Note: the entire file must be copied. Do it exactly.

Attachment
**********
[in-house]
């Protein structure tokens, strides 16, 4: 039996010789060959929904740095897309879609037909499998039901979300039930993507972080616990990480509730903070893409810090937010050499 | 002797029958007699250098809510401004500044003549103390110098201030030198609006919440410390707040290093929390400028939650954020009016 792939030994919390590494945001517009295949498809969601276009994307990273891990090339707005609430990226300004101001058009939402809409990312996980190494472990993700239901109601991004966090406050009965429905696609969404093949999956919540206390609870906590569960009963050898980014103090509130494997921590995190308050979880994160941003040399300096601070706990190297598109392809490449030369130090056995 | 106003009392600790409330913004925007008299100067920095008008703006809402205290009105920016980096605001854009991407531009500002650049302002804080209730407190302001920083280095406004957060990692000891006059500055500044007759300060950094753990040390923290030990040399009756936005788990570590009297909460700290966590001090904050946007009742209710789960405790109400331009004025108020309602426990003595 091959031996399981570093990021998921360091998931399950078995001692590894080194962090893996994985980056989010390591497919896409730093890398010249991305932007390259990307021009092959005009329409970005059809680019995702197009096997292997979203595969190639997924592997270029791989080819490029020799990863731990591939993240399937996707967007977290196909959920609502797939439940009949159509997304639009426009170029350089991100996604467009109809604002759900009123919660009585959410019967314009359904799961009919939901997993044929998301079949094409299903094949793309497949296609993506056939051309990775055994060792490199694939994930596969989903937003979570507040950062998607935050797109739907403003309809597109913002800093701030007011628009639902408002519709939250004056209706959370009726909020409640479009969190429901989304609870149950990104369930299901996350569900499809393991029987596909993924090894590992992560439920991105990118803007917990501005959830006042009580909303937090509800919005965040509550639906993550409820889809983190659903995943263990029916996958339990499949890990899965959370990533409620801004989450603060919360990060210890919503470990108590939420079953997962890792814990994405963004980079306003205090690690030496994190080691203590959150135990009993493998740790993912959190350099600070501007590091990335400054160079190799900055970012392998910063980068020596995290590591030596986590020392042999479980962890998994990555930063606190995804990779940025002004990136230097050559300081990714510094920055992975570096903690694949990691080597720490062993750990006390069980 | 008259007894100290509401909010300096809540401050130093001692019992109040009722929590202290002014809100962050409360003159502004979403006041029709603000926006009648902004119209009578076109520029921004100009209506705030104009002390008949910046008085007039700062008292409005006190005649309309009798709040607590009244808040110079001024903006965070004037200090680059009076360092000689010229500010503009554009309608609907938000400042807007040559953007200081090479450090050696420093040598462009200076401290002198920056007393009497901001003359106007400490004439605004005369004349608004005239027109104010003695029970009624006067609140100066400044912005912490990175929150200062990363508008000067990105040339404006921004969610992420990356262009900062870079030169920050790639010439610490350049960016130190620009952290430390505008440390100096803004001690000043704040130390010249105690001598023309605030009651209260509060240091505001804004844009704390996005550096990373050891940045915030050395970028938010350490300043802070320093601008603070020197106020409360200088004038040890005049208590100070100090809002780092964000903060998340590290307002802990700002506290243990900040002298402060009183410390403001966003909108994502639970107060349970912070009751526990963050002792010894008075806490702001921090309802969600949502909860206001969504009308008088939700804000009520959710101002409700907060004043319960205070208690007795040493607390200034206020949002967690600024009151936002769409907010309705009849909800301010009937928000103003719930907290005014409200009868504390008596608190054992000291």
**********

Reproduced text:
[in-house]
């Protein structure tokens, strides 16, 4: 039996010789060959929904740095897309879609037909499998039901979300039930993507972080616990990480509730903070893409810090937010050499 | 002797029958007699250098809510401004500044003549103390110098201030030198609006919440410390707040290093929390400028939650954020009016 792939030994919390590494945001517009295949498809969601276009994307990273891990090339707005609430990226300004101001058009939402809409990312996980190494472990993700239901109601991004966090406050009965429905696609969404093949999956919540206390609870906590569960009963050898980014103090509130494997921590995190308050979880994160941003040399300096601070706990190297598109392809490449030369130090056995 | 106003009392600790409330913004925007008299100067920095008008703006809402205290009105920016980096605001854009991407531009500002650049302002804080209730407190302001920083280095406004957060990692000891006059500055500044007759300060950094753990040390923290030990040399009756936005788990570590009297909460700290966590001090904050946007009742209710789960405790109400331009004025108020309602426990003595 091959031996399981570093990021998921360091998931399950078995001692590894080194962090893996994985980056989010390591497919896409730093890398010249991305932007390259990307021009092959005009329409970005059809680019995702197009096997292997979203595969190639997924592997270029791989080819490029020799990863731990591939993240399937996707967007977290196909959920609502797939439940009949159509997304639009426009170029350089991100996604467009109809604002759900009123919660009585959410019967314009359904799961009919939901997993044929998301079949094409299903094949793309497949296609993506056939051309990775055994060792490199694939994930596969989903937003979570507040950062998607935050797109739907403003309809597109913002800093701030007011628009639902408002519709939250004056209706959370009726909020409640479009969190429901989304609870149950990104369930299901996350569900499809393991029987596909993924090894590992992560439920991105990118803007917990501005959830006042009580909303937090509800919005965040509550639906993550409820889809983190659903995943263990029916996958339990499949890990899965959370990533409620801004989450603060919360990060210890919503470990108590939420079953997962890792814990994405963004980079306003205090690690030496994190080691203590959150135990009993493998740790993912959190350099600070501007590091990335400054160079190799900055970012392998910063980068020596995290590591030596986590020392042999479980962890998994990555930063606190995804990779940025002004990136230097050559300081990714510094920055992975570096903690694949990691080597720490062993750990006390069980 | 008259007894100290509401909010300096809540401050130093001692019992109040009722929590202290002014809100962050409360003159502004979403006041029709603000926006009648902004119209009578076109520029921004100009209506705030104009002390008949910046008085007039700062008292409005006190005649309309009798709040607590009244808040110079001024903006965070004037200090680059009076360092000689010229500010503009554009309608609907938000400042807007040559953007200081090479450090050696420093040598462009200076401290002198920056007393009497901001003359106007400490004439605004005369004349608004005239027109104010003695029970009624006067609140100066400044912005912490990175929150200062990363508008000067990105040339404006921004969610992420990356262009900062870079030169920050790639010439610490350049960016130190620009952290430390505008440390100096803004001690000043704040130390010249105690001598023309605030009651209260509060240091505001804004844009704390996005550096990373050891940045915030050395970028938010350490300043802070320093601008603070020197106020409360200088004038040890005049208590100070100090809002780092964000903060998340590290307002802990700002506290243990900040002298402060009183410390403001966003909108994502639970107060349970912070009751526990963050002792010894008075806490702001921090309802969600949502909860206001969504009308008088939700804000009520959710101002409700907060004043319960205070208690007795040493607390200034206020949002967690600024009151936002769409907010309705009849909800301010009937928000103003719930907290005014409200009868504390008596608190054992000291």